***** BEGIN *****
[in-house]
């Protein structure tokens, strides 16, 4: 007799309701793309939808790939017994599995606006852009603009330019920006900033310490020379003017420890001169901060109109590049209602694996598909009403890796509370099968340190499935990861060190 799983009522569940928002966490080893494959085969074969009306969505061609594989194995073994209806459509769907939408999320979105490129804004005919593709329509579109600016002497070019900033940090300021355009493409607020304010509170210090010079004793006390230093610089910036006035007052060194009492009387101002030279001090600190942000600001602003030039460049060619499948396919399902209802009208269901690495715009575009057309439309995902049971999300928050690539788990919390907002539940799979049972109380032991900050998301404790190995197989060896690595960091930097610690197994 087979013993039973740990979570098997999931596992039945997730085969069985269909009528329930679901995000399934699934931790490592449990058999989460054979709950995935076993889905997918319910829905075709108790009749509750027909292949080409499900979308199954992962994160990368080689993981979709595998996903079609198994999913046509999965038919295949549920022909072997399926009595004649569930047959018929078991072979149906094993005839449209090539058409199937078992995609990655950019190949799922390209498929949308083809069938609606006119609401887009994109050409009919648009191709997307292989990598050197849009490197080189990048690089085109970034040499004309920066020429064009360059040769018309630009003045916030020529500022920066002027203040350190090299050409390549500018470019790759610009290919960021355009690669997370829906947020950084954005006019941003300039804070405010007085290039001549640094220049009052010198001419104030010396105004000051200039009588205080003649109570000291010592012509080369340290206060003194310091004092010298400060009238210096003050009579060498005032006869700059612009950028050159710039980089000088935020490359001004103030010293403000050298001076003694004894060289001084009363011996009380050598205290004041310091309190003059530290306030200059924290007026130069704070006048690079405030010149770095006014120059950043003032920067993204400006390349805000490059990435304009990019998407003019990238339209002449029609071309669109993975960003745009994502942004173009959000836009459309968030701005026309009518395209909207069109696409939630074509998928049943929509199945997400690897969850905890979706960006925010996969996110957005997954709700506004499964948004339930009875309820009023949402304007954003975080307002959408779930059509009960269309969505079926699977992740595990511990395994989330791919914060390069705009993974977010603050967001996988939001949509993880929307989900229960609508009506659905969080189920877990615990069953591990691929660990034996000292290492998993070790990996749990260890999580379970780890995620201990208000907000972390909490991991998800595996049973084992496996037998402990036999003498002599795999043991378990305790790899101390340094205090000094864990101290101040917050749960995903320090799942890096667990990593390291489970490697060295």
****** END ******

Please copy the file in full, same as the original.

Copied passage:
[in-house]
């Protein structure tokens, strides 16, 4: 007799309701793309939808790939017994599995606006852009603009330019920006900033310490020379003017420890001169901060109109590049209602694996598909009403890796509370099968340190499935990861060190 799983009522569940928002966490080893494959085969074969009306969505061609594989194995073994209806459509769907939408999320979105490129804004005919593709329509579109600016002497070019900033940090300021355009493409607020304010509170210090010079004793006390230093610089910036006035007052060194009492009387101002030279001090600190942000600001602003030039460049060619499948396919399902209802009208269901690495715009575009057309439309995902049971999300928050690539788990919390907002539940799979049972109380032991900050998301404790190995197989060896690595960091930097610690197994 087979013993039973740990979570098997999931596992039945997730085969069985269909009528329930679901995000399934699934931790490592449990058999989460054979709950995935076993889905997918319910829905075709108790009749509750027909292949080409499900979308199954992962994160990368080689993981979709595998996903079609198994999913046509999965038919295949549920022909072997399926009595004649569930047959018929078991072979149906094993005839449209090539058409199937078992995609990655950019190949799922390209498929949308083809069938609606006119609401887009994109050409009919648009191709997307292989990598050197849009490197080189990048690089085109970034040499004309920066020429064009360059040769018309630009003045916030020529500022920066002027203040350190090299050409390549500018470019790759610009290919960021355009690669997370829906947020950084954005006019941003300039804070405010007085290039001549640094220049009052010198001419104030010396105004000051200039009588205080003649109570000291010592012509080369340290206060003194310091004092010298400060009238210096003050009579060498005032006869700059612009950028050159710039980089000088935020490359001004103030010293403000050298001076003694004894060289001084009363011996009380050598205290004041310091309190003059530290306030200059924290007026130069704070006048690079405030010149770095006014120059950043003032920067993204400006390349805000490059990435304009990019998407003019990238339209002449029609071309669109993975960003745009994502942004173009959000836009459309968030701005026309009518395209909207069109696409939630074509998928049943929509199945997400690897969850905890979706960006925010996969996110957005997954709700506004499964948004339930009875309820009023949402304007954003975080307002959408779930059509009960269309969505079926699977992740595990511990395994989330791919914060390069705009993974977010603050967001996988939001949509993880929307989900229960609508009506659905969080189920877990615990069953591990691929660990034996000292290492998993070790990996749990260890999580379970780890995620201990208000907000972390909490991991998800595996049973084992496996037998402990036999003498002599795999043991378990305790790899101390340094205090000094864990101290101040917050749960995903320090799942890096667990990593390291489970490697060295």